A report we came across recently, based on a survey of ERP buyers, revealed a number of trends gaining momentum in 2016. A few worthy of note included…
Increasing adoption of ERP systems among small and mid-size organizations. Newer ERP systems, including SaaS options, along with the latest mobile technologies, have put business management software within the grasp of virtually any business today, thereby negating the edge once held by the larger, more tech-savvy industrial firms. Gone are the days of multi-million dollar ERP implementations. Today’s company can get started for a figure in the thousands to tens of thousands, easily.
High profile lawsuits expose the causes of ERP failures. There have been some pretty high-profile ERP failures over the years. (There have also been many more great successes.) The record shows that the failures are much less failures of technology, and much more failures of sound strategic planning, organizational change management, well-scoped process analysis, misaligned (or unrealistic) expectations between provider and consumer, pure communications, or unrealistic budgets and timeframes.
“Best of breed” makes a comeback. For several years, standalone ERP systems with little integration to other systems were much in fashion. But the increasing ubiquity of systems that hook out to the rest of the world has made that approach a more viable alternative. These core systems don’t – in and of themselves – try to be all things to all people. Instead, they focus on the core ERP functionality, and then let others with vertical expertise provide certified and well-integrated extensions that truly do enable them to become “best of breed” instead of “one-size-fits-all” solutions.
ERP project recover becomes a skill set. Lots of ERP installations ‘go south.’ Deeply knowledgeable implementers with appropriate domain experience can unravel what went wrong, and where, and then recover with the steps necessary to do the job right the second time. It requires strong domain experience and unique skill sets that can get to the root(s) of the problem, and rebuild, implement and train users from there.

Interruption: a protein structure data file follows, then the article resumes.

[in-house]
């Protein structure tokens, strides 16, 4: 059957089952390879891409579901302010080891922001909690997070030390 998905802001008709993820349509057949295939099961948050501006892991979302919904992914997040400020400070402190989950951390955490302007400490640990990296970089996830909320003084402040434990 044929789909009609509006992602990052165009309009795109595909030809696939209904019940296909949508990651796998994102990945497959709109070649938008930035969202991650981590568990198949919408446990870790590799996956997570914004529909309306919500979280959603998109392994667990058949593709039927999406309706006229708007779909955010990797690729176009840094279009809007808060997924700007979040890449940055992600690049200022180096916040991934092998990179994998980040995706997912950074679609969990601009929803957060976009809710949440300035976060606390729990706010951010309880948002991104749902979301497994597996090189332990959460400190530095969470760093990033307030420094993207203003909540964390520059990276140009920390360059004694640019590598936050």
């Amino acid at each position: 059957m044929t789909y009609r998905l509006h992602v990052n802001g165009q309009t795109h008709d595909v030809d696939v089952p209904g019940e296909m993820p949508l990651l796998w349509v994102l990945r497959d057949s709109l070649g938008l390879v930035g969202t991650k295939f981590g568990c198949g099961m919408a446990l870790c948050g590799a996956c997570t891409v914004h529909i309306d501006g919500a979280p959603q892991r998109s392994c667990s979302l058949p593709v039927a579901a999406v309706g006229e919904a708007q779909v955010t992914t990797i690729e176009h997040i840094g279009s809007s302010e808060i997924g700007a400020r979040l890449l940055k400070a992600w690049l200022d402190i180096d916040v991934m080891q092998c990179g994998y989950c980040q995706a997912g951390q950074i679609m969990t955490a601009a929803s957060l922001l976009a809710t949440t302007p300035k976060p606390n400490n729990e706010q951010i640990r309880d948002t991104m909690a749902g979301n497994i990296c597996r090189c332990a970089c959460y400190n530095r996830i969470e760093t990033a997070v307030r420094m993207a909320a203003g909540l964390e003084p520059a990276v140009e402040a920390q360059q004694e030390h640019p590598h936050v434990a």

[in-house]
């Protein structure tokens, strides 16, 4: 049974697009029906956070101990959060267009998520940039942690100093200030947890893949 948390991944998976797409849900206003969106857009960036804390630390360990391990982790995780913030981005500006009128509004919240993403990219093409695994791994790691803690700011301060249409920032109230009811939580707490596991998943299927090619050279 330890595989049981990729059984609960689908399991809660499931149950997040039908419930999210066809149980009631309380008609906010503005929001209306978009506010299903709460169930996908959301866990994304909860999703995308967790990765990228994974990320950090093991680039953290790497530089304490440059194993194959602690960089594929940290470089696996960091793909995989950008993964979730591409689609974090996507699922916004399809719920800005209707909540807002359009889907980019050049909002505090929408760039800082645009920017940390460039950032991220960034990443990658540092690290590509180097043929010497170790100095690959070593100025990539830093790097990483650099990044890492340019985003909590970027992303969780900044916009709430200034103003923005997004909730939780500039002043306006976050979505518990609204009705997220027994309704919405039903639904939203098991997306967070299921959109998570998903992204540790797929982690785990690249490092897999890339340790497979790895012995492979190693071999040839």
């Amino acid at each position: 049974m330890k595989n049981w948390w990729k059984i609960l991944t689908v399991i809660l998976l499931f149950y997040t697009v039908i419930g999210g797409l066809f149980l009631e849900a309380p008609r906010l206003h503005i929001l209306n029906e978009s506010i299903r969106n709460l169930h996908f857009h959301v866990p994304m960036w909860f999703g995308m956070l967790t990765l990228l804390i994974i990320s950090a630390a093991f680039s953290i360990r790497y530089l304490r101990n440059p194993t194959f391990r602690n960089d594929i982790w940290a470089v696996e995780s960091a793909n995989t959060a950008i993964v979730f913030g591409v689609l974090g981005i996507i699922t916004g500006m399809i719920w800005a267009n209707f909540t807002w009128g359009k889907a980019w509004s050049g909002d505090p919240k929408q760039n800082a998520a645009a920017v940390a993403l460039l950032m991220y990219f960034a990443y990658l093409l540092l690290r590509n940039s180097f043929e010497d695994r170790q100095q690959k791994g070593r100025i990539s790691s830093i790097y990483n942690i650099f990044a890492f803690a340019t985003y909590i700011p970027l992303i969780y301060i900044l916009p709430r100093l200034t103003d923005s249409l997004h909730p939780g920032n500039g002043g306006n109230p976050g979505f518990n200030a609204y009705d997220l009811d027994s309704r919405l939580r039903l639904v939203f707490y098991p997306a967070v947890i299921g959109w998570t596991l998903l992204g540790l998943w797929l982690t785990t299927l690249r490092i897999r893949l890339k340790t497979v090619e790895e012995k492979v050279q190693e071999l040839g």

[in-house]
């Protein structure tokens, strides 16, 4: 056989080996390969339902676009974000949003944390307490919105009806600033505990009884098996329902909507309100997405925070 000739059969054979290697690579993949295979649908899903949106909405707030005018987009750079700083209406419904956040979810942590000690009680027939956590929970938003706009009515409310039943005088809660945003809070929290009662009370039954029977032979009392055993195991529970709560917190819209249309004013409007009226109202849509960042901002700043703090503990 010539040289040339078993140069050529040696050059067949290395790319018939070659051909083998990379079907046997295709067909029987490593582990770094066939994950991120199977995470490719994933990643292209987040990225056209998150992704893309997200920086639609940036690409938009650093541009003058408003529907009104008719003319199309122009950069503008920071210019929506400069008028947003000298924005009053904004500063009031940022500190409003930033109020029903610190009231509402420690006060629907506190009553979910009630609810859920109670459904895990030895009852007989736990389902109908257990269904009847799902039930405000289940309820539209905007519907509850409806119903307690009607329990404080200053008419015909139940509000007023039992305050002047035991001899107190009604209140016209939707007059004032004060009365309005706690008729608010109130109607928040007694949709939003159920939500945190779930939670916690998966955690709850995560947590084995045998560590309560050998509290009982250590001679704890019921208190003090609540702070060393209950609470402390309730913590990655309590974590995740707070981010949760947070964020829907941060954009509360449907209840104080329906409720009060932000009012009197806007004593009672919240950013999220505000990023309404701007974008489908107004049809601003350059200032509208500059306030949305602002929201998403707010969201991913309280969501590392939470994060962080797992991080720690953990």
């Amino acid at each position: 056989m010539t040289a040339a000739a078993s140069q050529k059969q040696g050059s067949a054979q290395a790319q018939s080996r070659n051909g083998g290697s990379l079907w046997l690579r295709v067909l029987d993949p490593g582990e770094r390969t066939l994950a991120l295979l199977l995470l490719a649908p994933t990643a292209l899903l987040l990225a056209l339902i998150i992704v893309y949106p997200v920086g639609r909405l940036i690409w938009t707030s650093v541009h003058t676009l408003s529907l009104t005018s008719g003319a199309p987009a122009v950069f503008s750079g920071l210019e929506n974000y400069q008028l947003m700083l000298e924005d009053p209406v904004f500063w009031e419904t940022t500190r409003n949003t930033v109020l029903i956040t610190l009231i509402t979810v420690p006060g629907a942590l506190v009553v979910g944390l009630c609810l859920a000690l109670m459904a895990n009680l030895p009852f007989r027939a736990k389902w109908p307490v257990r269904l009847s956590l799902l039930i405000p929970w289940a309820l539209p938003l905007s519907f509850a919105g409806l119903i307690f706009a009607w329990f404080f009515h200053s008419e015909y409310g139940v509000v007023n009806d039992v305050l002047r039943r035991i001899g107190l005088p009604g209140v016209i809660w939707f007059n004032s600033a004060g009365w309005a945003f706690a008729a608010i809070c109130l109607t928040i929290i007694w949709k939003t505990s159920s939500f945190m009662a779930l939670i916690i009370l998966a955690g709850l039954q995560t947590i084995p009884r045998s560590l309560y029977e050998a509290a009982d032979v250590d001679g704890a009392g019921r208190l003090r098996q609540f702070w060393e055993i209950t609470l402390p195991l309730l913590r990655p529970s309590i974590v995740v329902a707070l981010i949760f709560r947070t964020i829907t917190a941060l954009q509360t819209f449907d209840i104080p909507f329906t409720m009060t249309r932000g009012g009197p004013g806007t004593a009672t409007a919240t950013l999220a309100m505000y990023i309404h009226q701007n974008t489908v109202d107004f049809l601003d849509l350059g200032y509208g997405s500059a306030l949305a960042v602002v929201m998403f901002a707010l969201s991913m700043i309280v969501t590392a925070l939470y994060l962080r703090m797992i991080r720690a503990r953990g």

Customization becomes more accepted by the mainstream. The word ‘customizations’ used to terrify CEOs, CFOs and other execs. But the fact is, about 90% of all implementations (according to a 2015 survey by Panorama Consulting) are (and must be) customized to some degree to meet business requirements. But today’s tools make it a lot less risky to do so. With an experienced provider, customizations and modifications can be executed and tested safely and made to fit each client’s unique needs – all with a minimum of operational risk. Just be sure you’re dealing with someone with domain and customization experience.
These are a few of the most recent, growing trends in the world of ERP, as the increasing breadth of software and technologies bring it within range of nearly every business today.